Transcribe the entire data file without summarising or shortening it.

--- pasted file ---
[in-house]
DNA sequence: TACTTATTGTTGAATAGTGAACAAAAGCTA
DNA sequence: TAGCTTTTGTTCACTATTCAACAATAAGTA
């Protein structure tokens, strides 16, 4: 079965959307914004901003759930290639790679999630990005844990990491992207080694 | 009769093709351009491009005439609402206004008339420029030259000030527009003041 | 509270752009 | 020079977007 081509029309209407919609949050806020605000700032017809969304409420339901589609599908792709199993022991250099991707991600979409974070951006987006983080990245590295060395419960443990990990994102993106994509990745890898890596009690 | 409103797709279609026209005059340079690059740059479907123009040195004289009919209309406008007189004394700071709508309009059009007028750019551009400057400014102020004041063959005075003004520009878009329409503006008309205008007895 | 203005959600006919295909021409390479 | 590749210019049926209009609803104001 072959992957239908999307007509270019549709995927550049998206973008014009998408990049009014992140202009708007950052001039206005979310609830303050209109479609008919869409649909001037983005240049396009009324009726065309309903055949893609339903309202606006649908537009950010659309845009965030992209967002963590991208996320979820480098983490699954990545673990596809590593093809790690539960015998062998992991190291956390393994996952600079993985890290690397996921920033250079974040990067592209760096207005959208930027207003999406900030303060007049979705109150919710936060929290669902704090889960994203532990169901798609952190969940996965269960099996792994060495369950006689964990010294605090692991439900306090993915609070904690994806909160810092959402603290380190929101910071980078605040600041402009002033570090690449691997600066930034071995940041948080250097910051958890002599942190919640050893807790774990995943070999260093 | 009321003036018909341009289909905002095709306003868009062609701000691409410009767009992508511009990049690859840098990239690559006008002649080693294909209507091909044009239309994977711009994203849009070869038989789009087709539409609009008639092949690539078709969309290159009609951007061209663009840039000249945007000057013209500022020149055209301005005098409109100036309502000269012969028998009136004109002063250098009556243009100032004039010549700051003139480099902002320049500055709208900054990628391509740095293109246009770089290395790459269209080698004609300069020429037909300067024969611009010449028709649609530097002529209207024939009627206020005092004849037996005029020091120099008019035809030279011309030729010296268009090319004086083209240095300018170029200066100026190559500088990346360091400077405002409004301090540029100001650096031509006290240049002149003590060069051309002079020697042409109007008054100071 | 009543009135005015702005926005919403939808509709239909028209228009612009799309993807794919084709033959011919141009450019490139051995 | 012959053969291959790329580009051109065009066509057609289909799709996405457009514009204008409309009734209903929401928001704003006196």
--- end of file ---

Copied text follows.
[in-house]
DNA sequence: TACTTATTGTTGAATAGTGAACAAAAGCTA
DNA sequence: TAGCTTTTGTTCACTATTCAACAATAAGTA
């Protein structure tokens, strides 16, 4: 079965959307914004901003759930290639790679999630990005844990990491992207080694 | 009769093709351009491009005439609402206004008339420029030259000030527009003041 | 509270752009 | 020079977007 081509029309209407919609949050806020605000700032017809969304409420339901589609599908792709199993022991250099991707991600979409974070951006987006983080990245590295060395419960443990990990994102993106994509990745890898890596009690 | 409103797709279609026209005059340079690059740059479907123009040195004289009919209309406008007189004394700071709508309009059009007028750019551009400057400014102020004041063959005075003004520009878009329409503006008309205008007895 | 203005959600006919295909021409390479 | 590749210019049926209009609803104001 072959992957239908999307007509270019549709995927550049998206973008014009998408990049009014992140202009708007950052001039206005979310609830303050209109479609008919869409649909001037983005240049396009009324009726065309309903055949893609339903309202606006649908537009950010659309845009965030992209967002963590991208996320979820480098983490699954990545673990596809590593093809790690539960015998062998992991190291956390393994996952600079993985890290690397996921920033250079974040990067592209760096207005959208930027207003999406900030303060007049979705109150919710936060929290669902704090889960994203532990169901798609952190969940996965269960099996792994060495369950006689964990010294605090692991439900306090993915609070904690994806909160810092959402603290380190929101910071980078605040600041402009002033570090690449691997600066930034071995940041948080250097910051958890002599942190919640050893807790774990995943070999260093 | 009321003036018909341009289909905002095709306003868009062609701000691409410009767009992508511009990049690859840098990239690559006008002649080693294909209507091909044009239309994977711009994203849009070869038989789009087709539409609009008639092949690539078709969309290159009609951007061209663009840039000249945007000057013209500022020149055209301005005098409109100036309502000269012969028998009136004109002063250098009556243009100032004039010549700051003139480099902002320049500055709208900054990628391509740095293109246009770089290395790459269209080698004609300069020429037909300067024969611009010449028709649609530097002529209207024939009627206020005092004849037996005029020091120099008019035809030279011309030729010296268009090319004086083209240095300018170029200066100026190559500088990346360091400077405002409004301090540029100001650096031509006290240049002149003590060069051309002079020697042409109007008054100071 | 009543009135005015702005926005919403939808509709239909028209228009612009799309993807794919084709033959011919141009450019490139051995 | 012959053969291959790329580009051109065009066509057609289909799709996405457009514009204008409309009734209903929401928001704003006196």